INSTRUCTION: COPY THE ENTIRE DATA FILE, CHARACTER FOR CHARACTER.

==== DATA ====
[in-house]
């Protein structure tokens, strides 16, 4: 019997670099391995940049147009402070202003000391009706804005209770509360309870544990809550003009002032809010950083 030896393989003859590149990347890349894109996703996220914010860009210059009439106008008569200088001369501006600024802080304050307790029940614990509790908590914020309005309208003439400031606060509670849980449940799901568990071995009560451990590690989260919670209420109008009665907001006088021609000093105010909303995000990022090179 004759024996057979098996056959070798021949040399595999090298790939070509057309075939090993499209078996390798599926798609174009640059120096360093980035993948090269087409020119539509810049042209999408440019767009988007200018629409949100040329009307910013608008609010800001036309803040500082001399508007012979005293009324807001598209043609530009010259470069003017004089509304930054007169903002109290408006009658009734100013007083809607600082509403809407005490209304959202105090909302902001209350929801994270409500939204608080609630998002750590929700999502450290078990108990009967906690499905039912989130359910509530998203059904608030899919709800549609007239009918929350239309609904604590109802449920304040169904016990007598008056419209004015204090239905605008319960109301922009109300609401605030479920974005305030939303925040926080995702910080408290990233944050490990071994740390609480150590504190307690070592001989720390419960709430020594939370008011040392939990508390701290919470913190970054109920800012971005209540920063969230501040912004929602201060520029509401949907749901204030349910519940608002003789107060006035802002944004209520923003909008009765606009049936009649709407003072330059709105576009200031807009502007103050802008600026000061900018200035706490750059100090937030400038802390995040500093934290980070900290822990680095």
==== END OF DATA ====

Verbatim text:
[in-house]
């Protein structure tokens, strides 16, 4: 019997670099391995940049147009402070202003000391009706804005209770509360309870544990809550003009002032809010950083 030896393989003859590149990347890349894109996703996220914010860009210059009439106008008569200088001369501006600024802080304050307790029940614990509790908590914020309005309208003439400031606060509670849980449940799901568990071995009560451990590690989260919670209420109008009665907001006088021609000093105010909303995000990022090179 004759024996057979098996056959070798021949040399595999090298790939070509057309075939090993499209078996390798599926798609174009640059120096360093980035993948090269087409020119539509810049042209999408440019767009988007200018629409949100040329009307910013608008609010800001036309803040500082001399508007012979005293009324807001598209043609530009010259470069003017004089509304930054007169903002109290408006009658009734100013007083809607600082509403809407005490209304959202105090909302902001209350929801994270409500939204608080609630998002750590929700999502450290078990108990009967906690499905039912989130359910509530998203059904608030899919709800549609007239009918929350239309609904604590109802449920304040169904016990007598008056419209004015204090239905605008319960109301922009109300609401605030479920974005305030939303925040926080995702910080408290990233944050490990071994740390609480150590504190307690070592001989720390419960709430020594939370008011040392939990508390701290919470913190970054109920800012971005209540920063969230501040912004929602201060520029509401949907749901204030349910519940608002003789107060006035802002944004209520923003909008009765606009049936009649709407003072330059709105576009200031807009502007103050802008600026000061900018200035706490750059100090937030400038802390995040500093934290980070900290822990680095």